Calf foam roll is one of the foam roller exercsies you can do to knot out the trigger point in your calf.
It only takes a few minutes to perform, and best results can be seen when done daily.
Calf Foam Rolling Exercise
We like to think of foam rolling as a poor woman's masseuse. Foam rolling is cheaper and more convenient than getting a professional deep tissue massage. You can get one as low as $30. Its life time value? Infinity.
How to foam roll your calf muscles?
The calf muscle, on the back of your lower leg, is made up of two muscles:
The gastrocnemius is the larger calf muscle, forming the bulge visible beneath the skin. The gastrocnemius has two parts or "heads," which together create its diamond shape.
The soleus is a smaller, flat muscle that lies underneath the gastrocnemius muscle.
The gastrocnemius and soleus muscles taper and merge at the base of the calf muscle. Tough the connective tissue at the bottom of the calf muscle merges with the Achilles tendon.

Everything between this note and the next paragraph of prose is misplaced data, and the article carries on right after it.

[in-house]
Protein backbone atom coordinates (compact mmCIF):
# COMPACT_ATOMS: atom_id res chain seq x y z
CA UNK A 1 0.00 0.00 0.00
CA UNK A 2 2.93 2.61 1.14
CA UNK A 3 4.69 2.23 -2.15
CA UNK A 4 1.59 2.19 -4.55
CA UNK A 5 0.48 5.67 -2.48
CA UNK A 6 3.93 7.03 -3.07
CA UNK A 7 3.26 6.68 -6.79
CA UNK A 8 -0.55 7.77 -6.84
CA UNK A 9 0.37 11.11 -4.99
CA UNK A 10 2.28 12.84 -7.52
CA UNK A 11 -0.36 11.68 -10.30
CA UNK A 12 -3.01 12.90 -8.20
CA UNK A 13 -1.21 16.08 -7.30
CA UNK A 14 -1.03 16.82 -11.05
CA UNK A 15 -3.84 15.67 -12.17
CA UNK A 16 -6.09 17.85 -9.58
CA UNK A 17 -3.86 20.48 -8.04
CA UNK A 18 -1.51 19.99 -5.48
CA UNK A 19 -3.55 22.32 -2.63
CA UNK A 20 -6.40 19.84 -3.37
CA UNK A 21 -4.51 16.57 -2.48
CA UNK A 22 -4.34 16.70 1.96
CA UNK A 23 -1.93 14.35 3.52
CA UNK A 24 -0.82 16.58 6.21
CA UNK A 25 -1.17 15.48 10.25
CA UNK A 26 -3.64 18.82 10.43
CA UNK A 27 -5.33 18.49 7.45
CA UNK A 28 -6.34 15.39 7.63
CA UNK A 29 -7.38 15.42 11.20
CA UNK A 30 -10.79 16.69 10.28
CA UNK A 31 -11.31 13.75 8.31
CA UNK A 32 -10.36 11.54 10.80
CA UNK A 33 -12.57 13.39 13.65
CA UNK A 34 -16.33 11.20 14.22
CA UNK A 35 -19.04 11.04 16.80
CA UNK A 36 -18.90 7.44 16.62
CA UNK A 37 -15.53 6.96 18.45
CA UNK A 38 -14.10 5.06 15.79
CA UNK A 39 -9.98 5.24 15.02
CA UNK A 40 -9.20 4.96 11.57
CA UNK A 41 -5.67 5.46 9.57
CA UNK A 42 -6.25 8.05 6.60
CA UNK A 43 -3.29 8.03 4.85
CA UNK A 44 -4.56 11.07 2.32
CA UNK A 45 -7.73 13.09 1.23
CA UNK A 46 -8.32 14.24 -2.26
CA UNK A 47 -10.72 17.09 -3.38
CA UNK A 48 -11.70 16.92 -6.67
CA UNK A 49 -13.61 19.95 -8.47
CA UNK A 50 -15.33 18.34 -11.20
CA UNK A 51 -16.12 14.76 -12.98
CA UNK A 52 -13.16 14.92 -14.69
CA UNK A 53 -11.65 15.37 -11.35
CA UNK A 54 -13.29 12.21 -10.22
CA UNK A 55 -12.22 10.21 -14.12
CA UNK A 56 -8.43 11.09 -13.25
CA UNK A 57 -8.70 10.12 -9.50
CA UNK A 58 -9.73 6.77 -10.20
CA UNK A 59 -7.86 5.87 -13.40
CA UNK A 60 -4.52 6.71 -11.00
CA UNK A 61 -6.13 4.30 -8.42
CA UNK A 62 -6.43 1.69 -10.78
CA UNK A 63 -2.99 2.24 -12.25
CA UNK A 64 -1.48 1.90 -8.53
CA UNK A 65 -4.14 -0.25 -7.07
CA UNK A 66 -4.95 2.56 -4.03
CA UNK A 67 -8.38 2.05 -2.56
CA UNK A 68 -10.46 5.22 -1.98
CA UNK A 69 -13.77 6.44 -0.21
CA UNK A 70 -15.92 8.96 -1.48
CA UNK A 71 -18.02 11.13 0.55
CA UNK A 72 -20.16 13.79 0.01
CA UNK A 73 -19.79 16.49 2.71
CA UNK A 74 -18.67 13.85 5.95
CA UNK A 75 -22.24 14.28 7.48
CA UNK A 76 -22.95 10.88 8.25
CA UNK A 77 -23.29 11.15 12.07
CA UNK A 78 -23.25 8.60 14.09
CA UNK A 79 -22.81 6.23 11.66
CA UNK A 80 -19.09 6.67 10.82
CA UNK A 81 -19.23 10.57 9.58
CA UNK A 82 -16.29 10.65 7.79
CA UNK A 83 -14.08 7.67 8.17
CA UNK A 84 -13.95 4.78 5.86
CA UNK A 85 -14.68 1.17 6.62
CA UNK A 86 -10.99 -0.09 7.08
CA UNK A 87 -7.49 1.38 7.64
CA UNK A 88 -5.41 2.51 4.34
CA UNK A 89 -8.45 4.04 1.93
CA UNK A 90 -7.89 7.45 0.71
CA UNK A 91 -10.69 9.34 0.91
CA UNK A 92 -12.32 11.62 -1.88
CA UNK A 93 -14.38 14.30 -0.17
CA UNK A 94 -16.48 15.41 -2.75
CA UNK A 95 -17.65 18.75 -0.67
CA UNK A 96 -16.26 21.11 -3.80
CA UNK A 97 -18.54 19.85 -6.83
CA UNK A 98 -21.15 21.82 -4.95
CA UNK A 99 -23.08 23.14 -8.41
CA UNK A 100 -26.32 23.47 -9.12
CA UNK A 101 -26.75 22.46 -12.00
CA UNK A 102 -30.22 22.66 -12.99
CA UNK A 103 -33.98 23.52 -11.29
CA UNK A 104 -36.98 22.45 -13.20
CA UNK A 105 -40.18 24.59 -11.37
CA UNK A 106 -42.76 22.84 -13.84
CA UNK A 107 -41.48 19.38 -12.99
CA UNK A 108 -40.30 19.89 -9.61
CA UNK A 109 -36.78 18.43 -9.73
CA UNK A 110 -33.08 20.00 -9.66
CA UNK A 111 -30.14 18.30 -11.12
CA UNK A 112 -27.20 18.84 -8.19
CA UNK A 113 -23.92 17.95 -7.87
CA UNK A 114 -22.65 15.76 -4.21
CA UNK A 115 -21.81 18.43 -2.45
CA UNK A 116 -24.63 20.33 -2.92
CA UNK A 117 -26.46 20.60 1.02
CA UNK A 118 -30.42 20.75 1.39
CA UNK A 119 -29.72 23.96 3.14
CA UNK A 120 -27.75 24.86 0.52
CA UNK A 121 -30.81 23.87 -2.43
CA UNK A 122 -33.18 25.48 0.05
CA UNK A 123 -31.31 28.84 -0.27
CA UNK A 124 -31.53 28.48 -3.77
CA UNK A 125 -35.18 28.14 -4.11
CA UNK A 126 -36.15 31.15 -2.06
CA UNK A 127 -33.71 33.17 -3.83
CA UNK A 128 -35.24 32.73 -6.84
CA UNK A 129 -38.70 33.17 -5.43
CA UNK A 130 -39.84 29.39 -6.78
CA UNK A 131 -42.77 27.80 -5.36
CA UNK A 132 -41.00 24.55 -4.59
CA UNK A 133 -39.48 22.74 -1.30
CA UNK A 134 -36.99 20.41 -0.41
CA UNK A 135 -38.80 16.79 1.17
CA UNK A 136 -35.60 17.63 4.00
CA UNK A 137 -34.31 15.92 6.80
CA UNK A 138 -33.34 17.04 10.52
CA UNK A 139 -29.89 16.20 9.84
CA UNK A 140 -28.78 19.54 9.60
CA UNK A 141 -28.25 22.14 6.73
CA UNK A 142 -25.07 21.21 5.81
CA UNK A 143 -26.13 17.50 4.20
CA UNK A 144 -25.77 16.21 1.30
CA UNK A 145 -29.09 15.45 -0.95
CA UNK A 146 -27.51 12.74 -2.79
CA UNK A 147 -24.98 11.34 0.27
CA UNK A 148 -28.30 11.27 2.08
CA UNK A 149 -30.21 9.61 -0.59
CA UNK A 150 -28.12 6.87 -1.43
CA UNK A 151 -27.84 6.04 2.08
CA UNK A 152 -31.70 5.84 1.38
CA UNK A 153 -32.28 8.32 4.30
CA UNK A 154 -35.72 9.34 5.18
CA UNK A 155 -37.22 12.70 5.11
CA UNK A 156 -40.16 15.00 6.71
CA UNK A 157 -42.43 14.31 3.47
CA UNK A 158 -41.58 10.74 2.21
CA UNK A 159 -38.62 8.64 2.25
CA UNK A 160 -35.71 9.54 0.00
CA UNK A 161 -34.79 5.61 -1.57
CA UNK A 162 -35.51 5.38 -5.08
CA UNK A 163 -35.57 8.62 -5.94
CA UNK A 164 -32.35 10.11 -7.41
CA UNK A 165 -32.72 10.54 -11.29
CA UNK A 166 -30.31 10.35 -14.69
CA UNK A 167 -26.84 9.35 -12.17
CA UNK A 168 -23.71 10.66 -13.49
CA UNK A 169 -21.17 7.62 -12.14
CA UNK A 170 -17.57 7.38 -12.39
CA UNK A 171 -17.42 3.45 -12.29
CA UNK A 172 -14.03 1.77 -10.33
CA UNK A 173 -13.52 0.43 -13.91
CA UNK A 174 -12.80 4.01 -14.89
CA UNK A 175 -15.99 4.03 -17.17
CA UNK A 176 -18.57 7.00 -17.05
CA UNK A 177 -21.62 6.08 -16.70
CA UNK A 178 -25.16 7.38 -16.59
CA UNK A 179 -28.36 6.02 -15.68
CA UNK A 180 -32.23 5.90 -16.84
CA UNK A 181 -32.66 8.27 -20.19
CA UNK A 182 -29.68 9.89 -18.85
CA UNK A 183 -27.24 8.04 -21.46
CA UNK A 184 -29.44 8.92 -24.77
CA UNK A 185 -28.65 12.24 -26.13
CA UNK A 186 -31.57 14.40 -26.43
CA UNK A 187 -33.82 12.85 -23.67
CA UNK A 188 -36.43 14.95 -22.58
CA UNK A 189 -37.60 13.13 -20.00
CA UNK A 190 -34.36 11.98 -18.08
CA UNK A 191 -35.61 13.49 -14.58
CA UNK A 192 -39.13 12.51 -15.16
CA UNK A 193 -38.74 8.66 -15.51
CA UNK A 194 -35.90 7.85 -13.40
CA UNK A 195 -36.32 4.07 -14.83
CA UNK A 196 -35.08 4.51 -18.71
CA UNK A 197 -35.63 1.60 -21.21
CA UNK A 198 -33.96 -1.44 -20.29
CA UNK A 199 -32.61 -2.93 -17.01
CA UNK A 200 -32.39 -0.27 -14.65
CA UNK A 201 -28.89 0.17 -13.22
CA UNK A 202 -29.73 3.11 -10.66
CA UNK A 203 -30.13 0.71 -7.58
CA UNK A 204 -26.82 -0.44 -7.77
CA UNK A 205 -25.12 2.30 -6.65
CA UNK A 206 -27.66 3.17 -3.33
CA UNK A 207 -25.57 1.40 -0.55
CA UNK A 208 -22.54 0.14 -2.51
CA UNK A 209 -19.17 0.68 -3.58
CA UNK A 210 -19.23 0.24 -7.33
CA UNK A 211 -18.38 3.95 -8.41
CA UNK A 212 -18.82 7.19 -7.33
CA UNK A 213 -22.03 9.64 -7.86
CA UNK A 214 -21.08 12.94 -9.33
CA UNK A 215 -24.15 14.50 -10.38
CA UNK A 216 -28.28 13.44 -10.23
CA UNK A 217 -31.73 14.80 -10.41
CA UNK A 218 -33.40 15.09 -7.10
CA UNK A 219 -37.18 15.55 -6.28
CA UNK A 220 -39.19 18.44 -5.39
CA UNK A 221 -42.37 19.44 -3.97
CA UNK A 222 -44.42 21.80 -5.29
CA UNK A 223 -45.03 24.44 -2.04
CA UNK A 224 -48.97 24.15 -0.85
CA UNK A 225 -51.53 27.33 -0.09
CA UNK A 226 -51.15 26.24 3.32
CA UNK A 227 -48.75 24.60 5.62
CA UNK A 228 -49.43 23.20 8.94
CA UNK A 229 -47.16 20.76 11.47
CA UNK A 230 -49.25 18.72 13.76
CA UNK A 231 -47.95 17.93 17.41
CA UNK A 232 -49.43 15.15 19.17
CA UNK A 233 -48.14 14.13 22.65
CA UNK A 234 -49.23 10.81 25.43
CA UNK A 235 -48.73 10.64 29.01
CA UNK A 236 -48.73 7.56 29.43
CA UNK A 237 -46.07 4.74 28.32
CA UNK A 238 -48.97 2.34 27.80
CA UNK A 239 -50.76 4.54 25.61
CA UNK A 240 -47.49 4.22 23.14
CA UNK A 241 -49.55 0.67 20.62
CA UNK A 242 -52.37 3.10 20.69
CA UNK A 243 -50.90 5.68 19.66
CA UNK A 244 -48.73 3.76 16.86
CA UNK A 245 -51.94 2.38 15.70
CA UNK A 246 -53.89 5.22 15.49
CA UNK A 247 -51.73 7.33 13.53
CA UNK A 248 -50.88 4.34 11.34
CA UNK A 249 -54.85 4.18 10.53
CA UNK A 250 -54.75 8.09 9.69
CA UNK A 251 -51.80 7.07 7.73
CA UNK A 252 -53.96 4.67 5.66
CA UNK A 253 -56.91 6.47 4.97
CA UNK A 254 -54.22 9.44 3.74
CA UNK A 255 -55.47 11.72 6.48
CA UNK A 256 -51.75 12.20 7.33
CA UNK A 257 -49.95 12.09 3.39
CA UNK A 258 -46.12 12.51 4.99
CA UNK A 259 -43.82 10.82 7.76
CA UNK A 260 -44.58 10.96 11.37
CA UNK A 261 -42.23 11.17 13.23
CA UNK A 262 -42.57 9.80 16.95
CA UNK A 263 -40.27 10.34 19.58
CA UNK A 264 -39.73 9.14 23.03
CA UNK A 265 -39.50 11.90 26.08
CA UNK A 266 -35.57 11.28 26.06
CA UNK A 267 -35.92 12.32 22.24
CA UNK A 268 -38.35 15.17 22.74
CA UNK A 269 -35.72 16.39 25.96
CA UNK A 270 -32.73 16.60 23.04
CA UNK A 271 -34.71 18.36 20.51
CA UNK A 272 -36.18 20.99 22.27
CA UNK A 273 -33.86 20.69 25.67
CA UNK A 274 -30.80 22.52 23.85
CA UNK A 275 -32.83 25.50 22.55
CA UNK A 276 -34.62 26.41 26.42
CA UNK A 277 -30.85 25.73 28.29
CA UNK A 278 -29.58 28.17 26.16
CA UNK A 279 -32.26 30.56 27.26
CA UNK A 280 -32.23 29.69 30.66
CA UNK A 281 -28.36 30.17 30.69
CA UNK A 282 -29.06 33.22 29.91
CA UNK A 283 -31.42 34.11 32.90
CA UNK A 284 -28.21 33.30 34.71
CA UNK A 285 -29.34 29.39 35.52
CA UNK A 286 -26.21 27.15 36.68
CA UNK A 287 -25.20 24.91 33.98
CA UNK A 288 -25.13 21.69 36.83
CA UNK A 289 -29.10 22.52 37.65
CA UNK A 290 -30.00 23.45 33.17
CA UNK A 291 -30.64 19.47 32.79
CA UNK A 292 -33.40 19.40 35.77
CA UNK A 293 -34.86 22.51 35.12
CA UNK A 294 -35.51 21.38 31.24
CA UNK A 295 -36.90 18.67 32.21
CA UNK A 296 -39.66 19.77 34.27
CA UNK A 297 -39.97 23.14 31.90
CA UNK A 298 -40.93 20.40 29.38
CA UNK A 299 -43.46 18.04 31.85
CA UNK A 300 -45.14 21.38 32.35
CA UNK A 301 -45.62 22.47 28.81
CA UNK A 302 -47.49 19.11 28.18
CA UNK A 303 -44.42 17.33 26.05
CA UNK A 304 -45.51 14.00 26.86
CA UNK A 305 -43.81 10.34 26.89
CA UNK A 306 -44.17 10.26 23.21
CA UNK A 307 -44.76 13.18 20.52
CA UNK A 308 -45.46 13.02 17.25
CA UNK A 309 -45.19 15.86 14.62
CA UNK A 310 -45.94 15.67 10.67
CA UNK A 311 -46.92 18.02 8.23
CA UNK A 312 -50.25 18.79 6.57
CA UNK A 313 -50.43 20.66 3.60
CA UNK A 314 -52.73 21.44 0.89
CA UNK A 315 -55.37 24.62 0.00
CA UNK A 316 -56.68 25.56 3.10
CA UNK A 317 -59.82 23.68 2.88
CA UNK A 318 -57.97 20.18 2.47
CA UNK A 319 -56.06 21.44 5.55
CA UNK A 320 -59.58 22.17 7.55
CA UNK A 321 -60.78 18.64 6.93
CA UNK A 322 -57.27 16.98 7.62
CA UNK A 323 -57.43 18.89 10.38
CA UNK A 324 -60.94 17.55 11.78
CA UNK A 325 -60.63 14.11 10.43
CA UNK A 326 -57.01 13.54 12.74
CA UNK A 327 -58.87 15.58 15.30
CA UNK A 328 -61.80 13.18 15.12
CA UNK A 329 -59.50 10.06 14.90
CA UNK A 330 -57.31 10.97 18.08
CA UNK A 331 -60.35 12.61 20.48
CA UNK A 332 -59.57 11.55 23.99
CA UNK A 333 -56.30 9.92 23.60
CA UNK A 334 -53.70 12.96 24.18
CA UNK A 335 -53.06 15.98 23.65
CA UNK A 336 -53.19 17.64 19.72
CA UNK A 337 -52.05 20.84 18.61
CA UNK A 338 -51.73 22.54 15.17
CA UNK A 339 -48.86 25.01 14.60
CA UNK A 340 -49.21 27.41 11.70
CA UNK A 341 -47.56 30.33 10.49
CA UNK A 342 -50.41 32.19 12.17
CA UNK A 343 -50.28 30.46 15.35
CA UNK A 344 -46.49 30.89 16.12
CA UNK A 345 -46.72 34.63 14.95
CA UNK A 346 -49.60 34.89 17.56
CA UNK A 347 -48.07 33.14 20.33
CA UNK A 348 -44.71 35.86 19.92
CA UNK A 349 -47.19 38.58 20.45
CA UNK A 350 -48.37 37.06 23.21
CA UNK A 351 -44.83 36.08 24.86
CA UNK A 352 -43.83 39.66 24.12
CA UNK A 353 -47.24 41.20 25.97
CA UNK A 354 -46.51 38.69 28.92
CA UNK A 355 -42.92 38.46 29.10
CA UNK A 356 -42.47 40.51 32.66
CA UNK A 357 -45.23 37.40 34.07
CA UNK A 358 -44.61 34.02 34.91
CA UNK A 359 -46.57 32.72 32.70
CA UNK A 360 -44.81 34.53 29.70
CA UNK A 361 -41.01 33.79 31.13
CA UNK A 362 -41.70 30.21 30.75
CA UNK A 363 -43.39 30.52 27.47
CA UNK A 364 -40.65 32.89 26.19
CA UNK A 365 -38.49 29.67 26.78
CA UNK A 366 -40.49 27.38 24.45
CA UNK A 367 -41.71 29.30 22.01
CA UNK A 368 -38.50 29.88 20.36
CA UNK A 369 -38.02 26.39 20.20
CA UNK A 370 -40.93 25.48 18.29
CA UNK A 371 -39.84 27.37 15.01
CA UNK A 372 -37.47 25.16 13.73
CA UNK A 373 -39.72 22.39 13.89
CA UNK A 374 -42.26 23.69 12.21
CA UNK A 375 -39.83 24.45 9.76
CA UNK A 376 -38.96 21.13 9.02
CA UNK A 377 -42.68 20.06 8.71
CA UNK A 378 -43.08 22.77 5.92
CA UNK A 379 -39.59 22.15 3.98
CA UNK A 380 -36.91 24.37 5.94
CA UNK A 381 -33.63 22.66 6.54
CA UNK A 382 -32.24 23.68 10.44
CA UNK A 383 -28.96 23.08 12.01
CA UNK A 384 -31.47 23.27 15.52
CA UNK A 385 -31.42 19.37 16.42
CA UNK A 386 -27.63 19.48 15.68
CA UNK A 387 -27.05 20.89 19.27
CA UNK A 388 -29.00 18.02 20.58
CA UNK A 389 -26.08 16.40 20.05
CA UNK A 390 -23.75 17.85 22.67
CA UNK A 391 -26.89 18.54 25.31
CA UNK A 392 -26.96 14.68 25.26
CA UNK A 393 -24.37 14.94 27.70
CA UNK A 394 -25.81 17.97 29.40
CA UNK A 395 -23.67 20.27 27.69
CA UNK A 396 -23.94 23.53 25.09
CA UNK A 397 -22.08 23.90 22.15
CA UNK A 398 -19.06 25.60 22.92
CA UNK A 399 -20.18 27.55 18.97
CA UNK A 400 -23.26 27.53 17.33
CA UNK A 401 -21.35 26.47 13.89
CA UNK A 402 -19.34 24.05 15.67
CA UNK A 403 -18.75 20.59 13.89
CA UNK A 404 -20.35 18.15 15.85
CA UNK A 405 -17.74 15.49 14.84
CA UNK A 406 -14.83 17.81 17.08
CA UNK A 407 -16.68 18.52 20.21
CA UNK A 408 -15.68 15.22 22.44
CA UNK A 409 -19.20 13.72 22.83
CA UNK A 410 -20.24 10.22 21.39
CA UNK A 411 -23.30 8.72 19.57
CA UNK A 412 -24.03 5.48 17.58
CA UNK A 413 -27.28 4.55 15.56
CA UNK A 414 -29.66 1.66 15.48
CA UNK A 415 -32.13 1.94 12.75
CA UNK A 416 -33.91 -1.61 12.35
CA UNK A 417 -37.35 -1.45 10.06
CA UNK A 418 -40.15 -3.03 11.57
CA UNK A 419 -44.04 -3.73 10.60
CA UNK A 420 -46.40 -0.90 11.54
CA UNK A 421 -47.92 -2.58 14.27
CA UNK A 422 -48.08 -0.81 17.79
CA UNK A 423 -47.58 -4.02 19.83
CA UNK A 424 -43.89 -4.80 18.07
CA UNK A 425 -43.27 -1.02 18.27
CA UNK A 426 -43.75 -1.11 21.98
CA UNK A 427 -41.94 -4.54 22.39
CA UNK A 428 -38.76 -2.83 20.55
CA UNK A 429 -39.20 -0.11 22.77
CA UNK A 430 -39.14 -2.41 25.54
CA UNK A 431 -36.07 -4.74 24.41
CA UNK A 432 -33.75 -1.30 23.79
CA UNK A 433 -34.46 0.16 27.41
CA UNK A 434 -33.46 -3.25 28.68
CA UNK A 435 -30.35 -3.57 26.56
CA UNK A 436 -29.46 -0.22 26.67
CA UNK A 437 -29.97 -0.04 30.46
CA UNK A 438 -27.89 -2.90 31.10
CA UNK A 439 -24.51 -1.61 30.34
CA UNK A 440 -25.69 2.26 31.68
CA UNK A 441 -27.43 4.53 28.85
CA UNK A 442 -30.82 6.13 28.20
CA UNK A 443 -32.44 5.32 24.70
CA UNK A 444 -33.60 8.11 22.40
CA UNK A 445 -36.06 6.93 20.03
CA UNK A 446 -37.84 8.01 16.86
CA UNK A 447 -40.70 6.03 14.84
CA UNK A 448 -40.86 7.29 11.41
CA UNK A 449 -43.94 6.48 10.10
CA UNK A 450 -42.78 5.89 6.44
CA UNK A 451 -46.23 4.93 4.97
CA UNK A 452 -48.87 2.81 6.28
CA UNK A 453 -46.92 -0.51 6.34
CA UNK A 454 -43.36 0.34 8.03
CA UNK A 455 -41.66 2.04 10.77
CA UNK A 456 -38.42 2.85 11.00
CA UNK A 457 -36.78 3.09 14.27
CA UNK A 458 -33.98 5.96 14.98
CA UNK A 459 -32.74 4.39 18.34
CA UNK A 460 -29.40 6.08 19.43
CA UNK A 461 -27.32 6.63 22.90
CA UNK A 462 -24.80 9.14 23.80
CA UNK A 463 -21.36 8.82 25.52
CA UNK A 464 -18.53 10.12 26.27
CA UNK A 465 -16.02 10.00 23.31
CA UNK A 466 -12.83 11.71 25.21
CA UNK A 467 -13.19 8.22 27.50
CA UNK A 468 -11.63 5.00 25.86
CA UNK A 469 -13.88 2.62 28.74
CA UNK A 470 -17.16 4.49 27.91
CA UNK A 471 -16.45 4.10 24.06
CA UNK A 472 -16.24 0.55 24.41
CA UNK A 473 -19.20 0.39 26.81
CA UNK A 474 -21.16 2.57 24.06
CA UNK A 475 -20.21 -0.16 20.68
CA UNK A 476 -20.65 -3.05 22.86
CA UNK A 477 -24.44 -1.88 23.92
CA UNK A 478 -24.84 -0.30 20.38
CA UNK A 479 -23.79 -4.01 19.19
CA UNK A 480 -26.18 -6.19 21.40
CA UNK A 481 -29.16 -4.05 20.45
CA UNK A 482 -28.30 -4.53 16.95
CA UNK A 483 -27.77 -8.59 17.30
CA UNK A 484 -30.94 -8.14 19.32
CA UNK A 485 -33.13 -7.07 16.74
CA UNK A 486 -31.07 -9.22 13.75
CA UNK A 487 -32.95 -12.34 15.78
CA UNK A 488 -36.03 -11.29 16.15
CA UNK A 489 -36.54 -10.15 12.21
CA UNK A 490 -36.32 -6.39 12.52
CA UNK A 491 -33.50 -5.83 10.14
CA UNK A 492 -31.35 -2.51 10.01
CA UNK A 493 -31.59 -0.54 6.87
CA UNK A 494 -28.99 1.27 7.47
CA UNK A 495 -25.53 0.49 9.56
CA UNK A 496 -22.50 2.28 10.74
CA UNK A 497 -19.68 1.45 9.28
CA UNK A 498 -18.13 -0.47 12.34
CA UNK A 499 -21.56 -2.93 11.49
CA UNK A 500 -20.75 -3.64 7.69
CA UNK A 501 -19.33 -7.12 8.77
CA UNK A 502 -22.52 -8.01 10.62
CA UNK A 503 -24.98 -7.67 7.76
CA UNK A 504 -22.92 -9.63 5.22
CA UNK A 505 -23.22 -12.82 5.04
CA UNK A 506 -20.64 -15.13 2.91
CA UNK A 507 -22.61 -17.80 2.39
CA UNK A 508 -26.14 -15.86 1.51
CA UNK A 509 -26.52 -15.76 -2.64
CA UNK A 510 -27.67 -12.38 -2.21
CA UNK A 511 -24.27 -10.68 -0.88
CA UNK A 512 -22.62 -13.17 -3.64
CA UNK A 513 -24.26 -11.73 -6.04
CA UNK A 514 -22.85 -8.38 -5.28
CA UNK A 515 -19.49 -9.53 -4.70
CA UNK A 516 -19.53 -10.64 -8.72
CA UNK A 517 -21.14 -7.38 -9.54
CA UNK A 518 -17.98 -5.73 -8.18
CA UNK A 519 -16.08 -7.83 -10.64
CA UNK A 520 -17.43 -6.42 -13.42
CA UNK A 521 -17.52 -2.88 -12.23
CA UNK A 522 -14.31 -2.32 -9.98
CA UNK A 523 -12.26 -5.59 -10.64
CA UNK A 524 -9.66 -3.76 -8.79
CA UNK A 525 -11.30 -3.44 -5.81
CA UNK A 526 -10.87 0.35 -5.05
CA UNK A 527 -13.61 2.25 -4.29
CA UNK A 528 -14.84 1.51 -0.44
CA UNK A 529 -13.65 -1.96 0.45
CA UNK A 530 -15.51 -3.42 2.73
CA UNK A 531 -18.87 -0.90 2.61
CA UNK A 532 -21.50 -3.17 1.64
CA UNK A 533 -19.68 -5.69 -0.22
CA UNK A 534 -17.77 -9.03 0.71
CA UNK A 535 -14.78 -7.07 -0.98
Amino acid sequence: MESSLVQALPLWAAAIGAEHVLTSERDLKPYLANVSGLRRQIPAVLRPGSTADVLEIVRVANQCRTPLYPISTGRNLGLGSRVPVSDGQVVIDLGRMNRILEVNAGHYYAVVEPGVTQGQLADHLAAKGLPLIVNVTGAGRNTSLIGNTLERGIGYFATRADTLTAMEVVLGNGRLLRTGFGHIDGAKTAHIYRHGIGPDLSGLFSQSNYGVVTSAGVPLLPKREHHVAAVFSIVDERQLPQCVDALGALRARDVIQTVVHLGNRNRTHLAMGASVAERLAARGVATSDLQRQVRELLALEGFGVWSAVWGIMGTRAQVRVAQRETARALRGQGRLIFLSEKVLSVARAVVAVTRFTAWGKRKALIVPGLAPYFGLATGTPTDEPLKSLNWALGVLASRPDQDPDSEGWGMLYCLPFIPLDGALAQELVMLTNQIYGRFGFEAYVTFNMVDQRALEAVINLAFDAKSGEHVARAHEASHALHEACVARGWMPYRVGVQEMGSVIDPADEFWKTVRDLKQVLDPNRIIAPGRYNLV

The Achilles tendon inserts into the heel bone (calcaneus).
During walking, running, or jumping, the calf muscle pulls the heel up to allow forward motion.
How do it:
- Sit on the floor with your leg straight out and a foam roller underneath your right calf muscle. Hands are behind supporting your body weight. Pull your shoulders back and and down, keep your chest up and out.
- Support your body weight on your hands. Lift up your butt off the floor to slowly roll up and down along your calf muscle to find the tender spot or trigger point.
- If you find a tender area, spend about 30 seconds or more there until you feel the knot is gone. If you don’t have any sore spots, spend 30 seconds rolling the muscle.
|30-60 Seconds||1||Easy||Gym or Home|
What’s the Benefits?
- Speed muscle recovery
- Reduce muscle soreness
- Improve flexibility and mobility
- Improve circulation and blood flow to working muscle tissues
Foam rolling exercises should follow by flexibility stretching exercises by that muscle groups to increase flexibility and mobility in that area.
Static stretches are often preferred vs dynamic stretching to really control that specific muscle group you want increase in flexibility in.
Static stretching are stretches you hold for about 20-30 seconds for 2-3 sets until you feel the area is no longer tight.